The News Gallery
December 2003 / January 2004State Senator Visits TCOE - California State Senator Roy Ashburn Recently Visited Tulare County Schools.
Editor: Pamela Kunze
Public Information Officer
Contributors to this issue:
Darlynn Billingsley, Christine Chapman, Lorena White, John Forenti, Sheryl Sawatsky, Marjori Denham, Jeanne Croson and Jeanne Nava.
The News Gallery is published monthly with the exception of double issues printed for July/August and December/January. If you would like to receive the News Gallery, please contact Christine Chapman at firstname.lastname@example.org or (559) 733-6172 and provide your name and address.
~ A student at Heritage Elementary School proudly shows his spelling assignment to Senator Ashburn.
California State Senator Roy Ashburn Visits Tulare County Students
Recently, County Superintendent Vidak received a call from State Senator Roy Ashburn's office asking him to accompany the senator to schools in the Tulare area and coordinate those visits, as well. Senator Ashburn already had confirmed the date of October 27 to speak to seniors at Tulare Western High School and was eager to spend more of his day with Tulare County's students and educators.
Of course, Vidak was more than happy to accommodate the senator's request, because it would be a great opportunity to showcase Tulare County schools. Having spent more than forty years in the field of education, Vidak knew the sure formula for success was to get the Senator amongst the students and they would capably handle the visit, ensuring the Senator learned what he needed to know about Tulare County and its students. Vidak made arrangements with the Tulare City Elementary School District and its superintendent, John Beck, to tour Heritage Elementary and Los Tules Middle Schools.
Heritage Elementary opened its doors to students at a new location in August. In itself, that makes the school remarkable. However, what really sets Heritage apart from other school sites is its "agricultural appearance" with red metal roofs and a multi-purpose building that looks similar to a barn. Upon arrival, the senator remarked about the appearance of the buildings and a discussion of structural advantages of the buildings ensued.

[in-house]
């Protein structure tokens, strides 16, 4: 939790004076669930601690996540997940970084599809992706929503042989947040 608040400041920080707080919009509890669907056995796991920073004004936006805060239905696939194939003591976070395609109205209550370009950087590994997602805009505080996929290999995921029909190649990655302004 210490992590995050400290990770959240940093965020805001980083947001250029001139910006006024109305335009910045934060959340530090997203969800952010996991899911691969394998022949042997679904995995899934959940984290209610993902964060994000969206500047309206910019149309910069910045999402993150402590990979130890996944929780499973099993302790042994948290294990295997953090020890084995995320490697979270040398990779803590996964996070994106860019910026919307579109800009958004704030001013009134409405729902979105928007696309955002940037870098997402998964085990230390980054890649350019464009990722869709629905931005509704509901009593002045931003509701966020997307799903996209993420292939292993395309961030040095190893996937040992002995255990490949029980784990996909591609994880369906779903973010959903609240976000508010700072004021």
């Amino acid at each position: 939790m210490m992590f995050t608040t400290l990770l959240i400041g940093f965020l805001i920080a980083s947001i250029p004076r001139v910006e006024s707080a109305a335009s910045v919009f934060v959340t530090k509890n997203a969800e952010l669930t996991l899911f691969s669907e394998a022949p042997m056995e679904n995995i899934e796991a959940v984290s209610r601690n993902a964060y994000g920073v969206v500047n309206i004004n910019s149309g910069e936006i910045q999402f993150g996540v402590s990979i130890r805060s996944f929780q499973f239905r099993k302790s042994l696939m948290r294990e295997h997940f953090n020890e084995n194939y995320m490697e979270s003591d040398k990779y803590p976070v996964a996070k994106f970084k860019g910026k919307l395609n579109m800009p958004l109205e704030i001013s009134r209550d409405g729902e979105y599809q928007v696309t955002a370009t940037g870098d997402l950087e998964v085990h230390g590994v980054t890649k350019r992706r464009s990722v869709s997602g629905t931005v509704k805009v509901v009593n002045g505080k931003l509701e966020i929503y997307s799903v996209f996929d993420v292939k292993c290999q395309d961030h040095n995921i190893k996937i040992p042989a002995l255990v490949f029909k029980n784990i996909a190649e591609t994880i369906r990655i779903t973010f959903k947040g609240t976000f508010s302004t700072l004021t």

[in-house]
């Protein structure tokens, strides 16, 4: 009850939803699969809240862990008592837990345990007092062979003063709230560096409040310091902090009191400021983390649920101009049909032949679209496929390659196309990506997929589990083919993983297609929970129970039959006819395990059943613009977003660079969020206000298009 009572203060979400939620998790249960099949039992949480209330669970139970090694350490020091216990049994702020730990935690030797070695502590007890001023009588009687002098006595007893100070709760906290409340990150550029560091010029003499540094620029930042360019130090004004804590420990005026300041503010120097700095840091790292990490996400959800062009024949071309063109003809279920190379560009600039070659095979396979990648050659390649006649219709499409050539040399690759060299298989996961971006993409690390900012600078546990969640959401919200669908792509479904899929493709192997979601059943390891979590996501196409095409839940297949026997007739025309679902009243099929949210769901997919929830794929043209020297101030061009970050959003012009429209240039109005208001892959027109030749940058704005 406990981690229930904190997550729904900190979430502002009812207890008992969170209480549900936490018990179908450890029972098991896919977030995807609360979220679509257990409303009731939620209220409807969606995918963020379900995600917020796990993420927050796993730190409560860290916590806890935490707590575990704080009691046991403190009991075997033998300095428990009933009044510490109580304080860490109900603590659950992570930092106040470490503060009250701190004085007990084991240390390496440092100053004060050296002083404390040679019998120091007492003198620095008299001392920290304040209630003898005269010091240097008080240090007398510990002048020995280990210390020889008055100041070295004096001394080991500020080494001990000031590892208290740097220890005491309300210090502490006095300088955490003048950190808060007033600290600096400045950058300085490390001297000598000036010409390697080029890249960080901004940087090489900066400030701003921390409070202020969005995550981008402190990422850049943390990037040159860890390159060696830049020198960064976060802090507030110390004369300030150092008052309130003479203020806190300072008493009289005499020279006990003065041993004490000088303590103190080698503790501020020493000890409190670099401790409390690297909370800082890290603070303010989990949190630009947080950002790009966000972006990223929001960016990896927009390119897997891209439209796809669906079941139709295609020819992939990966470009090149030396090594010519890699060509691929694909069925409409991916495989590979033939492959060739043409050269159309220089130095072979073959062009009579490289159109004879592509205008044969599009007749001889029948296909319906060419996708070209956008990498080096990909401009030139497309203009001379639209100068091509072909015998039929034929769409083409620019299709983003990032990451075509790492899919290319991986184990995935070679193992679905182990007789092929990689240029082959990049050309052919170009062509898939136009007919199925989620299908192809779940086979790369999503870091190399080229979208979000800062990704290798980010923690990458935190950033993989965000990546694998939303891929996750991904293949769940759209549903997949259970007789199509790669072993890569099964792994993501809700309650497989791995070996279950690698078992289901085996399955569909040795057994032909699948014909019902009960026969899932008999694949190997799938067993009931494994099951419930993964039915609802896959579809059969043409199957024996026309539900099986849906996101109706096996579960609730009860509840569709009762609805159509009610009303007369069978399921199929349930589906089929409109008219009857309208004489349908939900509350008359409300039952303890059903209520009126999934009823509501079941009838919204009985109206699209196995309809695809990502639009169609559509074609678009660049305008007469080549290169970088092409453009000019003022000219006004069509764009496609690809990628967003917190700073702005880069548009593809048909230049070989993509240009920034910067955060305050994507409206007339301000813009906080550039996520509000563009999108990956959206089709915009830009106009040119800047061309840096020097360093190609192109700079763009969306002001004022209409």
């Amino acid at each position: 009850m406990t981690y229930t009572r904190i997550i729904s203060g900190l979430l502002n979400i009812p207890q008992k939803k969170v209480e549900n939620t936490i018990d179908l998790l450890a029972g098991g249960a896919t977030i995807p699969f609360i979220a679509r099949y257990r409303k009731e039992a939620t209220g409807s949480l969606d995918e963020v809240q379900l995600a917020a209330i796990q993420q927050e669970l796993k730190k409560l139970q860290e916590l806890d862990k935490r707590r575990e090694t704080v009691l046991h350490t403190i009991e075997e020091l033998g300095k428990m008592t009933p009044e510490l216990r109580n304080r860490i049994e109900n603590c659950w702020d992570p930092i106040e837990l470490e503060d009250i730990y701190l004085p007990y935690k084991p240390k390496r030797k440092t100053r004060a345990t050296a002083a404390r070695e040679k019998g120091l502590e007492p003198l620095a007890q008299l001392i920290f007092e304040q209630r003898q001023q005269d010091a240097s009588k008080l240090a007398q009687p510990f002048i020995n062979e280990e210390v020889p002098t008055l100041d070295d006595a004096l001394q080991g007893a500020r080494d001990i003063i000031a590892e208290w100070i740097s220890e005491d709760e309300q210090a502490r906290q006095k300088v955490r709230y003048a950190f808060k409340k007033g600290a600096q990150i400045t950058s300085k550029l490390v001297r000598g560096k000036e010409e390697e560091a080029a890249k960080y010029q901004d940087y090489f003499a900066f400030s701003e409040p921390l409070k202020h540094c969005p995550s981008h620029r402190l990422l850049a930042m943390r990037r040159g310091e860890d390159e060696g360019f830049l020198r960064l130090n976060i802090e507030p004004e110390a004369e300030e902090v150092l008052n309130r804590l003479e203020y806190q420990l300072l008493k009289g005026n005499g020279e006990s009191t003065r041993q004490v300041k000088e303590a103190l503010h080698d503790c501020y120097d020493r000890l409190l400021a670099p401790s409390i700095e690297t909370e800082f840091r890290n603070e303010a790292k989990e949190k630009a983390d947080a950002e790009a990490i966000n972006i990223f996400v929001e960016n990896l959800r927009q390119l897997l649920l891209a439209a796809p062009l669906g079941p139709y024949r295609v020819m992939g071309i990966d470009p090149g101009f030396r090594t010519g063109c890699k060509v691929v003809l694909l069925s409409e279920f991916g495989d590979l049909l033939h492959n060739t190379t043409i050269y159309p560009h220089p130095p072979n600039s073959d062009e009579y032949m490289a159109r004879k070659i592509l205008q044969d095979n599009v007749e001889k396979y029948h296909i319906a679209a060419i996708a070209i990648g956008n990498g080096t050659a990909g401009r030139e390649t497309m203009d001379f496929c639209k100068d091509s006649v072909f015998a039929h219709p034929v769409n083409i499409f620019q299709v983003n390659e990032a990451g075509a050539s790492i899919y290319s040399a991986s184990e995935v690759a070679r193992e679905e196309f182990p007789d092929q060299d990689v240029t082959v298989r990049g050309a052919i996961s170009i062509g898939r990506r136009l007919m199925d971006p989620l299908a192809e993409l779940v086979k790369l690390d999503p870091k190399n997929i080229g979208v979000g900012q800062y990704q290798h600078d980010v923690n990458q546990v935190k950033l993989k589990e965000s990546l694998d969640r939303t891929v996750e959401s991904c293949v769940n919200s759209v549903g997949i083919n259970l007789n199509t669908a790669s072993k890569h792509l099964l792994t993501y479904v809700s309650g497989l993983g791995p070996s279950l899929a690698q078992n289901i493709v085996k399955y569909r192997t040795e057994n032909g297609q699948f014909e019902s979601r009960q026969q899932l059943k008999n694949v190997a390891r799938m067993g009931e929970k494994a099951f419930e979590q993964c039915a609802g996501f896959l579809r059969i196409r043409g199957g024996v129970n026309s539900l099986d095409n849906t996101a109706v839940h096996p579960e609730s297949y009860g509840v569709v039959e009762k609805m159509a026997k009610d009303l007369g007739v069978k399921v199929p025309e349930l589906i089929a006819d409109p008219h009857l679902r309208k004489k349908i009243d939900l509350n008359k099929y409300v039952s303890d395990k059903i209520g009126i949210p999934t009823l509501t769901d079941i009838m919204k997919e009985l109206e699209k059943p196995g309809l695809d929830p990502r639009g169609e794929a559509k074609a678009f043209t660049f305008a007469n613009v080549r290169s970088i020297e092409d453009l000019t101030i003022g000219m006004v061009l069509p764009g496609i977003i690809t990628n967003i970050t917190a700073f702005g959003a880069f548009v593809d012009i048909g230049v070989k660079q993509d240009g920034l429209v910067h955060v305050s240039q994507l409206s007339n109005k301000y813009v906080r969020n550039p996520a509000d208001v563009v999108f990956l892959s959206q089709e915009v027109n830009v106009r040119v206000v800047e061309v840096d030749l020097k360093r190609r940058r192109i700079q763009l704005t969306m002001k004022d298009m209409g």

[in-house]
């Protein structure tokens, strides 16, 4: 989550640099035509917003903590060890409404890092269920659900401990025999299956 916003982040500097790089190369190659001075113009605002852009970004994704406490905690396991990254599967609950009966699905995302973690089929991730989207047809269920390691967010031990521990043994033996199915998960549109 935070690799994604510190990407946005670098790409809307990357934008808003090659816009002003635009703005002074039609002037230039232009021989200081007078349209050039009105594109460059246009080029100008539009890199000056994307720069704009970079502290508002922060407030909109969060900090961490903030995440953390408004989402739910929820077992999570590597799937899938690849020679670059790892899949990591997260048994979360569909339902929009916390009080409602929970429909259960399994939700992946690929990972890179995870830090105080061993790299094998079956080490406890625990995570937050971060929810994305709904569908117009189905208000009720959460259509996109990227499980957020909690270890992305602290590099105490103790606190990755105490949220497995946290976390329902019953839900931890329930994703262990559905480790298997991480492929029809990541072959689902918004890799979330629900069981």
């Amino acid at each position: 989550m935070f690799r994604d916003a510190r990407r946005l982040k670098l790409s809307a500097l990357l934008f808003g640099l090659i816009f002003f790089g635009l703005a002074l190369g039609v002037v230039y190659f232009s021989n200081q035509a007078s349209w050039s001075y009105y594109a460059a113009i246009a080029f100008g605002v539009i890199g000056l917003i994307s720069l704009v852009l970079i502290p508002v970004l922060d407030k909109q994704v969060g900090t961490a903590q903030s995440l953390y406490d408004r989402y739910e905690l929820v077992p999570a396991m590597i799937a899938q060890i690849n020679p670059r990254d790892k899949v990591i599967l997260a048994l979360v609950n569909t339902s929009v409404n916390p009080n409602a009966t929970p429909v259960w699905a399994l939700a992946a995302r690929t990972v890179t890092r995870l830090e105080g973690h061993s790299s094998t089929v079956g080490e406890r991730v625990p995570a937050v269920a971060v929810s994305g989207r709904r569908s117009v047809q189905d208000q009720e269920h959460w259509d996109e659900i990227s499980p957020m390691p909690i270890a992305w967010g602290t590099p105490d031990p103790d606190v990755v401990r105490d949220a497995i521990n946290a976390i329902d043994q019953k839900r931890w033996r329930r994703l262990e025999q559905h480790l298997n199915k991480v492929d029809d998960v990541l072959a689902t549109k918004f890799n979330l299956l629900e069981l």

The next stop on the tour route was a visit to the school's cafeteria where the senator was treated to a discussion with cafeteria employees, who were busily preparing lunch and comparing the virtues of certain sinks over others. Ultimately, the cafeteria workers were very happy with their new facilities and state-of-the-art appliances, but mentioned that they would have chosen different sinks, had it been up to them. Senator Ashburn listened intently to their concerns and then it was on to the classrooms for more candid discussions.
The elementary school students were eager to meet their senator, and equally as eager to say hello to their principal, Mr. Johnson. Once the excitement of seeing both had worn off, the students happily shared with the senator the advantages of recess over more structured classes such as English.
Ultimately, the students agreed with Senator Ashburn that reading is an important skill to have. Several students introduced themselves and shook the senator's hand. Others shyly showed their classwork to Ashburn and said that they liked school. One particularly lucky group of students had the pleasure of showing Senator Ashburn their new computer lab and how some of its programs work.
The final stop on the tour of Heritage Elementary was a brief visit with teachers and administrators in their break room. Written in large letters on a white board was a congratulatory note to staff members about achieving test scoring goals. Senator Ashburn briefly discussed testing and some of the mandates of the No Child Left Behind initiative with teachers who voiced concerns about some of the requirements. Senator Ashburn listened intently and promised to keep the concerns in mind when he was back in the capitol in legislative session. Senator Ashburn thanked the teachers and administrators for their contributions to the students and families of Tulare County and congratulated them on doing their jobs so well.
Senator Ashburn concluded the visit with a quick stop for photos and briskly headed off for the next stop in his busy itinerary of Tulare County's schools, Los Tules Middle School.
~ Senator Ashburn gets hands-on instruction in the finer points of computer operation from Heritage Elementary School Students.